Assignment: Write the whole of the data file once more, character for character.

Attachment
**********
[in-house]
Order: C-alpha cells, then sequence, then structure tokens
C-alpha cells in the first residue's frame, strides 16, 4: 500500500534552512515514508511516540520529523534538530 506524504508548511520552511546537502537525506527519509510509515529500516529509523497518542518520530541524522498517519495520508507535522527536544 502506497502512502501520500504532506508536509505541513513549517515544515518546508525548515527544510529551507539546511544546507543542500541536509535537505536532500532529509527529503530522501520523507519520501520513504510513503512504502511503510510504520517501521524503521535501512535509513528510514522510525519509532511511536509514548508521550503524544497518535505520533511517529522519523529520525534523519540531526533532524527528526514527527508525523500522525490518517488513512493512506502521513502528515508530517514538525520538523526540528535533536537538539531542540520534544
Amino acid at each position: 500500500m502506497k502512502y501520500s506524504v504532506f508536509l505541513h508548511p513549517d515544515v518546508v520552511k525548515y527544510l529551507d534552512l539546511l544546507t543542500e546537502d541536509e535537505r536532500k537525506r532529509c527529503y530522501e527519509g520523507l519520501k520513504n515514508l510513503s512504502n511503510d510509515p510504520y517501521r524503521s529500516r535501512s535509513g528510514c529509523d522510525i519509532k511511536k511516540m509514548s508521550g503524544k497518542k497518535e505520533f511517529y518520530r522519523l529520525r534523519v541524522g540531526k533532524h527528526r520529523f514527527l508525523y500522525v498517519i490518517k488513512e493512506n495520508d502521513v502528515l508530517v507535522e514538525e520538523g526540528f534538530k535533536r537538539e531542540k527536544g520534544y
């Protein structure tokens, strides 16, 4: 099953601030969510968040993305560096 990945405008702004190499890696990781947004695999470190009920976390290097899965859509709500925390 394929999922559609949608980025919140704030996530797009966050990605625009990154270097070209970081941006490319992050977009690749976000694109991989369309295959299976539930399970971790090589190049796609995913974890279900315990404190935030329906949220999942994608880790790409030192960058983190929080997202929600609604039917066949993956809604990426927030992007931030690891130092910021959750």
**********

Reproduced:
[in-house]
Order: C-alpha cells, then sequence, then structure tokens
C-alpha cells in the first residue's frame, strides 16, 4: 500500500534552512515514508511516540520529523534538530 506524504508548511520552511546537502537525506527519509510509515529500516529509523497518542518520530541524522498517519495520508507535522527536544 502506497502512502501520500504532506508536509505541513513549517515544515518546508525548515527544510529551507539546511544546507543542500541536509535537505536532500532529509527529503530522501520523507519520501520513504510513503512504502511503510510504520517501521524503521535501512535509513528510514522510525519509532511511536509514548508521550503524544497518535505520533511517529522519523529520525534523519540531526533532524527528526514527527508525523500522525490518517488513512493512506502521513502528515508530517514538525520538523526540528535533536537538539531542540520534544
Amino acid at each position: 500500500m502506497k502512502y501520500s506524504v504532506f508536509l505541513h508548511p513549517d515544515v518546508v520552511k525548515y527544510l529551507d534552512l539546511l544546507t543542500e546537502d541536509e535537505r536532500k537525506r532529509c527529503y530522501e527519509g520523507l519520501k520513504n515514508l510513503s512504502n511503510d510509515p510504520y517501521r524503521s529500516r535501512s535509513g528510514c529509523d522510525i519509532k511511536k511516540m509514548s508521550g503524544k497518542k497518535e505520533f511517529y518520530r522519523l529520525r534523519v541524522g540531526k533532524h527528526r520529523f514527527l508525523y500522525v498517519i490518517k488513512e493512506n495520508d502521513v502528515l508530517v507535522e514538525e520538523g526540528f534538530k535533536r537538539e531542540k527536544g520534544y
């Protein structure tokens, strides 16, 4: 099953601030969510968040993305560096 990945405008702004190499890696990781947004695999470190009920976390290097899965859509709500925390 394929999922559609949608980025919140704030996530797009966050990605625009990154270097070209970081941006490319992050977009690749976000694109991989369309295959299976539930399970971790090589190049796609995913974890279900315990404190935030329906949220999942994608880790790409030192960058983190929080997202929600609604039917066949993956809604990426927030992007931030690891130092910021959750």